Patients improved on the clinical measure of depression after surgery by −21.20 points on the BDI with a 52% change. There were no significant cognitive changes post-surgery. Six patients were followed up in 2013 by phone interview and reported a generally positive experience. No major surgical complications occurred.
With the limitations of an uncontrolled, observational study, our data suggest that capsulotomy can be an effective treatment for otherwise TRD. Performance on neuropsychological tests did not deteriorate.
Gas and dust in the inner region of the Galaxy are distributed in a flat, disklike structure. We model the dynamics of this material in the framework of an accretion disk approach, and thus determine the efficiency of the radial transport of mass and angular momentum in the inner ∼ 200 pc of the Galactic Plane. Moreover, this allows us to establish the location (coordinates: galactic longitude l and depth normal to the celestial sphere) of molecular clouds from the observed positions (l) and radial velocities (currently, we neglect details of the vertical structure). Ultimately this will yield a map of the distribution of molecular clouds about Sgr A∗.
Recent observations of radio polarization from nearby galaxies show that the large-scale galactic magnetic field is aligned with spiral arms and bars and the magnetic field vectors in the interarm regions possess a spiral structure which has the same pitch angle as that in spiral arms. Our present project is going to address the following questions: What is the structure and evolution of the large-scale galactic magnetic field under the influence of spiral and bar structure in a galactic disk? To which extent could the resulting magnetic field account for the observed spiral pattern of magnetic field in nearby galaxies? The model is based on the particle-particle numerical scheme (SPH) involving two components: stars and molecular gas. The magnetic field is connected with the latter one. The magnetic field computations were performed first in two dimensions for 100 velocity fields: from 107 to 109 yrs. The resultant magnetic field is strongly affected by spiral arms, however at the given evolutionary stage its structure is different from the velocity field at the same time. The magnetic pitch angle distribution shows that the magnetic field “remembers” all the past velocity steps. The magnetic pitch angle distribution resulting after beam smoothing could quite well fit observations. The present model with fully 3D velocity field of interstellar gas should clear the problem if the magnetic field under the realistic velocity evolution of gas could explain the observed structure of large-scale magnetic field with constant pitch angle in the whole disk.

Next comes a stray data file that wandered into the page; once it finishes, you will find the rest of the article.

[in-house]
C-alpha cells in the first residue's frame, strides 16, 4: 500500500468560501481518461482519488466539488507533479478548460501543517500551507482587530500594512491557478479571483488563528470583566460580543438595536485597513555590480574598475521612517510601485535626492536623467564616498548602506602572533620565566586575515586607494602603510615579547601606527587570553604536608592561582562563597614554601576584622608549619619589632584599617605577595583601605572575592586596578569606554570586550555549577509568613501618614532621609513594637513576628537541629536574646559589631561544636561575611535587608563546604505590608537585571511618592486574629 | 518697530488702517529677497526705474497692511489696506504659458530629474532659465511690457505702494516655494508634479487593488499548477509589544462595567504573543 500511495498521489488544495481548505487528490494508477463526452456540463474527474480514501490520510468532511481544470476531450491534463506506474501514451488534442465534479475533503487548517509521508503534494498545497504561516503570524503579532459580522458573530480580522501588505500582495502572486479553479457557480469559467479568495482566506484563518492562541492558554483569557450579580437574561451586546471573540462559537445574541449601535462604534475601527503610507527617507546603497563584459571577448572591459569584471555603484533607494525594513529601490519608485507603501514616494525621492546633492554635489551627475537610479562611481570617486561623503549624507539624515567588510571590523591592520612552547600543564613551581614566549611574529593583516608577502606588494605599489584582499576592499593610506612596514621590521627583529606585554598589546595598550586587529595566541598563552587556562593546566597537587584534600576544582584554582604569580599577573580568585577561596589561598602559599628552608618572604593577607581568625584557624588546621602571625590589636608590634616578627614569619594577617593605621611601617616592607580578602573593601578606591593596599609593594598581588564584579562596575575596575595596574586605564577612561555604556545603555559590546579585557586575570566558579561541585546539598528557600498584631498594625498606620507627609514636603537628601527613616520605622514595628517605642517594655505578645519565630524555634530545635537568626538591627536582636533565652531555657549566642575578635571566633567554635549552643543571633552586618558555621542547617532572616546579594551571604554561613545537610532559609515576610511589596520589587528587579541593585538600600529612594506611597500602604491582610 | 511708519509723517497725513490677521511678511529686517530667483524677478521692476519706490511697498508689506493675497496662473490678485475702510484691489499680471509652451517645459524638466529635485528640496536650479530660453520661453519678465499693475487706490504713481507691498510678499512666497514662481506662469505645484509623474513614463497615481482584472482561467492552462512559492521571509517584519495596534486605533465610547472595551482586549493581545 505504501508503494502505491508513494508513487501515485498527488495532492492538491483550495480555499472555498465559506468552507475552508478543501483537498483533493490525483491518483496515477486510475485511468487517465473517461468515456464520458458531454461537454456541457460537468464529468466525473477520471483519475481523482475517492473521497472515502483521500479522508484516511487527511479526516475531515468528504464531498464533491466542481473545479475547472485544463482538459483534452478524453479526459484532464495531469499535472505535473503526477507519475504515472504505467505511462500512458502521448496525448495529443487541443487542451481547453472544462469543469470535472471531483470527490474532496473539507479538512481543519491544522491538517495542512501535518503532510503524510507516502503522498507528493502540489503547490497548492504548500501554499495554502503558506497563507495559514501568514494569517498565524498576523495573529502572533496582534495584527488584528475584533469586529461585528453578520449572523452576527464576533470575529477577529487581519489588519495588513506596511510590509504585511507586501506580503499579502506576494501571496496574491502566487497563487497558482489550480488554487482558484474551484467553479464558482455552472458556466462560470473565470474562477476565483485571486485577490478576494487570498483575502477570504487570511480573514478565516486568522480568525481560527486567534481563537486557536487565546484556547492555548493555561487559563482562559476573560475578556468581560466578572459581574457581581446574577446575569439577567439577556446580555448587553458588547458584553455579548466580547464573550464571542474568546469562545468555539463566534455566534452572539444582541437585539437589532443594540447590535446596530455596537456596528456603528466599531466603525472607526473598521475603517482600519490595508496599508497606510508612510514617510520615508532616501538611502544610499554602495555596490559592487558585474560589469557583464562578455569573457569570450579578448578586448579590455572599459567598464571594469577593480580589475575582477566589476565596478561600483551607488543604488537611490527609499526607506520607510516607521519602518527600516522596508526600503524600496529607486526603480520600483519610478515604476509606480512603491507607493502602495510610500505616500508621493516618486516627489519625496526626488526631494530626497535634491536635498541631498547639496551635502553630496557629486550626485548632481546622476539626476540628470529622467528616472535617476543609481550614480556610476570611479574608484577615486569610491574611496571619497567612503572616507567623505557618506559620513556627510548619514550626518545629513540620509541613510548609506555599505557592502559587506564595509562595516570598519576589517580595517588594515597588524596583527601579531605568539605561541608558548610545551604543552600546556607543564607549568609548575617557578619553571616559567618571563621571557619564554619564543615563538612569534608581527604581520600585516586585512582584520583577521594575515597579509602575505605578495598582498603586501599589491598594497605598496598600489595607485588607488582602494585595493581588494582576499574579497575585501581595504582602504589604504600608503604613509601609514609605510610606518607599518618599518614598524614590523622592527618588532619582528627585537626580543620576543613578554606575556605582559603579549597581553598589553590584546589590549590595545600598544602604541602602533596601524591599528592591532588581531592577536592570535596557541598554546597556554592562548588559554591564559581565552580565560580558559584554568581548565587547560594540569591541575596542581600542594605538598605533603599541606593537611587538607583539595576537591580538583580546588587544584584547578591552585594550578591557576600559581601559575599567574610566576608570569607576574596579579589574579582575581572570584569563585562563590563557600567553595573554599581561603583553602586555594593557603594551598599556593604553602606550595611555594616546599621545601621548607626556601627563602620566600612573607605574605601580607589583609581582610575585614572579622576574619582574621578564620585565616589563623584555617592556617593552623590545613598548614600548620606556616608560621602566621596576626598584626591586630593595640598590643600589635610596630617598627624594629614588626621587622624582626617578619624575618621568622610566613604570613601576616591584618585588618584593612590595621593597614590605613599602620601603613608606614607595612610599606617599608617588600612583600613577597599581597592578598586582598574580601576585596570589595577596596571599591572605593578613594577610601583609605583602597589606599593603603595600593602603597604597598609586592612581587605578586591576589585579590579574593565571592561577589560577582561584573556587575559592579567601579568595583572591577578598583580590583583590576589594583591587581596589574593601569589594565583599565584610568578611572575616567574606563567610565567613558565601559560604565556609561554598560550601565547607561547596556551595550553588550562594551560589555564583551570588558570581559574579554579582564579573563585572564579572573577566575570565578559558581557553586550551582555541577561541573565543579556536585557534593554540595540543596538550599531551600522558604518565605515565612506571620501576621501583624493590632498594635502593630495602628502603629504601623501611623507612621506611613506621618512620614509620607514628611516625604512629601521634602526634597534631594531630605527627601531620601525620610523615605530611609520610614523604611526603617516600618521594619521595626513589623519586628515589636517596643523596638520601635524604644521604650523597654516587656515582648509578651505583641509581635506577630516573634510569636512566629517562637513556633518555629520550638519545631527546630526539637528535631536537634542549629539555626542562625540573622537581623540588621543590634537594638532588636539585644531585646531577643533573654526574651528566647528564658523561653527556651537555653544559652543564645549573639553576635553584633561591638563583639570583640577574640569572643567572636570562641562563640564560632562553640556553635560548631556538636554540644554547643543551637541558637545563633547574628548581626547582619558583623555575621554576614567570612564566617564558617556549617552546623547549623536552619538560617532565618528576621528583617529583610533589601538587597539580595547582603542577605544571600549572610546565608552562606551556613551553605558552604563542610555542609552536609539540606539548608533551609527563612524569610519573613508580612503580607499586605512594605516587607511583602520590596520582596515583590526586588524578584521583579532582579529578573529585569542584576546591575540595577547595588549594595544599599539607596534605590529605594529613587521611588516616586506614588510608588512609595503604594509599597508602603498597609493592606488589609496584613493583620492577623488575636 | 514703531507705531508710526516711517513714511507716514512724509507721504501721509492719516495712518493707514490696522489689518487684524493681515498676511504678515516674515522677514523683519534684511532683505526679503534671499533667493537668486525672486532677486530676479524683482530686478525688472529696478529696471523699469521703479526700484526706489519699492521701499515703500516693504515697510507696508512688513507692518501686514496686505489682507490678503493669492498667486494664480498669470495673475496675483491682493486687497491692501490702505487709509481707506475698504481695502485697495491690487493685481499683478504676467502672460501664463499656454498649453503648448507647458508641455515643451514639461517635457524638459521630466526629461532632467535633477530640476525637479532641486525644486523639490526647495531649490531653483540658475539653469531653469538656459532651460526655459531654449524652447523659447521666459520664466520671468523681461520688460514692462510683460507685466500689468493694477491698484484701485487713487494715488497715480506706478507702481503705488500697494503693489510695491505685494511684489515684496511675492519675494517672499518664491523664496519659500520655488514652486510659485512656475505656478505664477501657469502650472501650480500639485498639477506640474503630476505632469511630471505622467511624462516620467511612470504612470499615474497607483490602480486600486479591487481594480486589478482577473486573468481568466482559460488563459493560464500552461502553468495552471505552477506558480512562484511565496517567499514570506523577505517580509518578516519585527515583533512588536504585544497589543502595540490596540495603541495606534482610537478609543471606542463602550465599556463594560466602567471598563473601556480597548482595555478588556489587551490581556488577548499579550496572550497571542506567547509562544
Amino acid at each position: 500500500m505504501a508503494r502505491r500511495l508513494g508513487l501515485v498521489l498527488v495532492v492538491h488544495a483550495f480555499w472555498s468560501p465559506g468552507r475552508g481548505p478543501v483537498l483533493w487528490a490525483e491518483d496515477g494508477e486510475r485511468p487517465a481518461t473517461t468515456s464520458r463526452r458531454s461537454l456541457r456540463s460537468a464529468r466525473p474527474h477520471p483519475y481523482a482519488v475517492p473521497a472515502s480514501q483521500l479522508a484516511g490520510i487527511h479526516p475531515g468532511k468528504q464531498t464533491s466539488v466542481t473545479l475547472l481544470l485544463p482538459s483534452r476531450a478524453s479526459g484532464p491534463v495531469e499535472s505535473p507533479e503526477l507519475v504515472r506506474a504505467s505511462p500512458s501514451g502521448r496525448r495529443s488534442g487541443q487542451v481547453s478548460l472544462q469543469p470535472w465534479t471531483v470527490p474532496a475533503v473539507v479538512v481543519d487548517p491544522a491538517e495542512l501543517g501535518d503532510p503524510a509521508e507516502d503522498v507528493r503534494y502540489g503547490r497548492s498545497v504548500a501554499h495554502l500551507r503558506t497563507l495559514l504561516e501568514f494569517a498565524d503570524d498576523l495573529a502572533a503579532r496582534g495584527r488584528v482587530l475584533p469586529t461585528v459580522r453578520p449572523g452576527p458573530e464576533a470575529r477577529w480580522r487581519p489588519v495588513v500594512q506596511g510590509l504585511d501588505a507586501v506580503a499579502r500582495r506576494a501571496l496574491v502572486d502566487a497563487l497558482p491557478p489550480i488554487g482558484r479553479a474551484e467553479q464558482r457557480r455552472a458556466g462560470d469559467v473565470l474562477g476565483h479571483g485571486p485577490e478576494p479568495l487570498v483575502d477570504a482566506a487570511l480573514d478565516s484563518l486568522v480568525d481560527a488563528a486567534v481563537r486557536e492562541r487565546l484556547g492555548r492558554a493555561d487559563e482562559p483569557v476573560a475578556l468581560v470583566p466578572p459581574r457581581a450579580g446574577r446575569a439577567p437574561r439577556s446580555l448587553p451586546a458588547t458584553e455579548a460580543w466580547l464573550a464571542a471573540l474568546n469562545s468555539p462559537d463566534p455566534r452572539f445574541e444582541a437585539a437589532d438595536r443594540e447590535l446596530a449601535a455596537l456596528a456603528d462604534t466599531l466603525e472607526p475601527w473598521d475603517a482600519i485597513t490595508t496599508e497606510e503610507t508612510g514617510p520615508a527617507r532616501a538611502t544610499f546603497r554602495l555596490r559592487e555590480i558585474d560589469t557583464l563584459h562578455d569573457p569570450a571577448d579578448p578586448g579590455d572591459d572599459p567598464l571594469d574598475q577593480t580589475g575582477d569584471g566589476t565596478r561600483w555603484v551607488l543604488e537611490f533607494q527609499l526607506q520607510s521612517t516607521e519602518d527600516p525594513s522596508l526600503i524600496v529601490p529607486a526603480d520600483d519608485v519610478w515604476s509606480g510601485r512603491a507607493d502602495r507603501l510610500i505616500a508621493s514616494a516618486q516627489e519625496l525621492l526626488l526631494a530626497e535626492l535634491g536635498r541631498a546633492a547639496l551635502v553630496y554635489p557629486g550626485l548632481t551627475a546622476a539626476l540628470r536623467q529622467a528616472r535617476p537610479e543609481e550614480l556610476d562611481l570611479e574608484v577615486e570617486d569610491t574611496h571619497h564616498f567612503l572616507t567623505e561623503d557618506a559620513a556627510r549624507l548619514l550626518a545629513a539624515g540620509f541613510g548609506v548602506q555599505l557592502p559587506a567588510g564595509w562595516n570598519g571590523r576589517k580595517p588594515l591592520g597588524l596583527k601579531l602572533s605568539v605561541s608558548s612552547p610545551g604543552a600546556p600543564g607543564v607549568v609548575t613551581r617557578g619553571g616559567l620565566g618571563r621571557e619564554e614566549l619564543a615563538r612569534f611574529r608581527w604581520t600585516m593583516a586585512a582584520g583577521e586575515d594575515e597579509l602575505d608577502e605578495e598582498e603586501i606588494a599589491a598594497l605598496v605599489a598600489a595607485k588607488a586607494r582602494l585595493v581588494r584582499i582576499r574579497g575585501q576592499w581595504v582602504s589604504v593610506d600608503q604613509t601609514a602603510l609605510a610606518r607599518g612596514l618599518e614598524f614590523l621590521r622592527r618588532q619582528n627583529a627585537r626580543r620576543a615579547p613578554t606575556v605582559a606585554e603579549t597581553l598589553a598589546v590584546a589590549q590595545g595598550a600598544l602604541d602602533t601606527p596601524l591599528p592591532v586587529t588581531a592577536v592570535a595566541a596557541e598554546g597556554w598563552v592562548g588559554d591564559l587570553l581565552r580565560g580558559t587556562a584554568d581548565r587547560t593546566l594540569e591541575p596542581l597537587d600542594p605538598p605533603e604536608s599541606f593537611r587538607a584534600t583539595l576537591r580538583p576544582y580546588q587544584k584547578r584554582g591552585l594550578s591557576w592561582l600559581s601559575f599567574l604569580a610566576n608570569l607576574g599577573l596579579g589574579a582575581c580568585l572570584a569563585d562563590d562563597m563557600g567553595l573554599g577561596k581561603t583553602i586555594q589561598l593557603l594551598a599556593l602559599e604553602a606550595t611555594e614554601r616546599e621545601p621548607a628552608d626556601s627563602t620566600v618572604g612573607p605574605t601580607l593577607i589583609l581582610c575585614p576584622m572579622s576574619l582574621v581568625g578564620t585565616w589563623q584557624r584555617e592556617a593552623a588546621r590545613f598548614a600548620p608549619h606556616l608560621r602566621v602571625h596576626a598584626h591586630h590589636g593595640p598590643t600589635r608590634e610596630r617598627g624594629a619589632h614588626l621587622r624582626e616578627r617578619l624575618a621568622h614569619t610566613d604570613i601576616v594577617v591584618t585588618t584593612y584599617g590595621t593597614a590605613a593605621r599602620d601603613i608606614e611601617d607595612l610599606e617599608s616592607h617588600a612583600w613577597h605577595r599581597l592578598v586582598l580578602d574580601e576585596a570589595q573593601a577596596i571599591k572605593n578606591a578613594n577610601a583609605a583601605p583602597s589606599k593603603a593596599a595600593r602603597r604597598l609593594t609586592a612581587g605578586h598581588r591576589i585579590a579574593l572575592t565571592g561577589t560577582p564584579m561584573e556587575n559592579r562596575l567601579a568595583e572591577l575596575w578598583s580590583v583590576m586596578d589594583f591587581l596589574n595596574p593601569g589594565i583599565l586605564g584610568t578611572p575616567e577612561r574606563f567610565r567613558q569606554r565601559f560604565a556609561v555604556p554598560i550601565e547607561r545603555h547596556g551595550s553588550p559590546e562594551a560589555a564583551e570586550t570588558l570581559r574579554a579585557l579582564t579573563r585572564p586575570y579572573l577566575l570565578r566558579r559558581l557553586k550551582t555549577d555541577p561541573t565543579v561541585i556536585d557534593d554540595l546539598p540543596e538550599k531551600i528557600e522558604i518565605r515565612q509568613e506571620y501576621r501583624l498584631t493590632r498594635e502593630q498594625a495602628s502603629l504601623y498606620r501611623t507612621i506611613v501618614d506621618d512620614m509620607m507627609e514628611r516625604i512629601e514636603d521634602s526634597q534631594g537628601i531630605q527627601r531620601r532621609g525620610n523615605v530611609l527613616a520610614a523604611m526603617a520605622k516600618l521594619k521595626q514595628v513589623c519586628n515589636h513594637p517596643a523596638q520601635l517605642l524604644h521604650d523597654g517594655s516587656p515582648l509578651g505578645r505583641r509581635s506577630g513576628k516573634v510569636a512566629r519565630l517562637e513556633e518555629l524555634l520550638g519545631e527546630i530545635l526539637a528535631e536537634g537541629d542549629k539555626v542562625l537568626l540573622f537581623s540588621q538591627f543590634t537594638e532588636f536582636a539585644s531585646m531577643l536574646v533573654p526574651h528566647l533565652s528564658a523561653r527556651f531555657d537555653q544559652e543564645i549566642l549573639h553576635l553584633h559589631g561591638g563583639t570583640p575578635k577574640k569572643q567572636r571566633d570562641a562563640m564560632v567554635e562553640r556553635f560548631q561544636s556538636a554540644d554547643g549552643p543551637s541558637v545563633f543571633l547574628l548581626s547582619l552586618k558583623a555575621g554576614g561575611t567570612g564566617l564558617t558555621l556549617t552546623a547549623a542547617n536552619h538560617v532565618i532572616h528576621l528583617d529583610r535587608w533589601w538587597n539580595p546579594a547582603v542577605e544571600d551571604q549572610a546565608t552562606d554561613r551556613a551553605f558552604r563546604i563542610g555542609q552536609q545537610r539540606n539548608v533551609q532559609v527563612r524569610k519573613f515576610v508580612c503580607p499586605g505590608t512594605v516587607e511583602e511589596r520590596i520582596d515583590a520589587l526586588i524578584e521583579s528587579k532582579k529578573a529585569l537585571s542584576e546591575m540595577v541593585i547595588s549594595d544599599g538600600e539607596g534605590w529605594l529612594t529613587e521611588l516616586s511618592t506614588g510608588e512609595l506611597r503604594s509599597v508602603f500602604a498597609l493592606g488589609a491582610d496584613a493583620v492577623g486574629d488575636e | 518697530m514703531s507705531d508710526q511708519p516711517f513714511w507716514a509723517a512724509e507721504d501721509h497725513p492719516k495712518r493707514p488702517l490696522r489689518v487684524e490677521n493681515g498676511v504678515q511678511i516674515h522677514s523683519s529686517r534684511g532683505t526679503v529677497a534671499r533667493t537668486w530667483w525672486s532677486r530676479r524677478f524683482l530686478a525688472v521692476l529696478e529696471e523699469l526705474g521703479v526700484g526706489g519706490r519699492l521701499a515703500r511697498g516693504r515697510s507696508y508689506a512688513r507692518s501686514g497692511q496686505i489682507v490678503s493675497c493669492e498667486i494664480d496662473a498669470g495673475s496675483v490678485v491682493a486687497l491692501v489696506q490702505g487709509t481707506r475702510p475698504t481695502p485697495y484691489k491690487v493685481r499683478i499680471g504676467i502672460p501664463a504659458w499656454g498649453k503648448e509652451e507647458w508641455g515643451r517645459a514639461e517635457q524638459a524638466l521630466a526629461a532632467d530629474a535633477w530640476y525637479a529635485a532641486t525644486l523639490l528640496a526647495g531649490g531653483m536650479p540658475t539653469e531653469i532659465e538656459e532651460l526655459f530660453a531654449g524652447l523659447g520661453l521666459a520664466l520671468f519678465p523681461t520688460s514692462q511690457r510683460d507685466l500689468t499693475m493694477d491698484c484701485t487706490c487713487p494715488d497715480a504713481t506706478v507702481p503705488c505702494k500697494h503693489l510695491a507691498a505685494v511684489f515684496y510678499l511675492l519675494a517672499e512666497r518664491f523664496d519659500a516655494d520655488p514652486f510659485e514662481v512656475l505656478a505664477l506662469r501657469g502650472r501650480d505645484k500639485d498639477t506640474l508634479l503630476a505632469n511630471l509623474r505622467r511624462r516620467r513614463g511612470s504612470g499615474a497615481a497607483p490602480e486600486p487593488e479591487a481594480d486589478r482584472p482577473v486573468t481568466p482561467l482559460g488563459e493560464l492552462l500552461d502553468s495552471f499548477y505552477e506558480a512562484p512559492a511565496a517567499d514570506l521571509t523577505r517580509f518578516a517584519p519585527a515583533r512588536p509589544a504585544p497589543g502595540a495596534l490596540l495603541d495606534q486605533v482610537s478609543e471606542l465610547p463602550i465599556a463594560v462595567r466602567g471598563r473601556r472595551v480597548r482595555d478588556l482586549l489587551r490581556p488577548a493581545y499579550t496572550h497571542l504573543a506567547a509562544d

The large-scale dynamics and evolution of disk galaxies is controlled by the angular-momentum transport provided by non-axisymmetric perturbances through their gravity torques. To continuously maintain such gravitational instabilities, the presence of the gas component and its dissipative character are essential.
We give a detailed description of the dynamical interaction of the stellar and gaseous components of a galactic disk. The stability of the two-component system against axisymmetric density perturbations is analyzed and the critical velocity dispersions of the stars and the gas, which control the instability, are determined. By comparison with the observed velocity dispersions it is shown that NGC 6946, a typical Sc galaxy, seems to be stable in the outer parts of the disk, but is dynamically unstable in the inner parts. The transition occurs exactly at the HII region disk boundary, so that the onset of gravitational instability appears to be related to the threshold of massive star formation (Kennicutt 1989). We study the dynamical evolution of the instability by numerical simulations using a code (cf. Casoli & Combes 1982), which implements both the stellar and gaseous components. It is shown that the gas forms after a short initial period of growing ring–like perturbations large cloud complexes, which induce by ‘swing-amplification’ (Toomre 1990) multi-armed spiral structures in the stellar and gas disks, exactly as observed.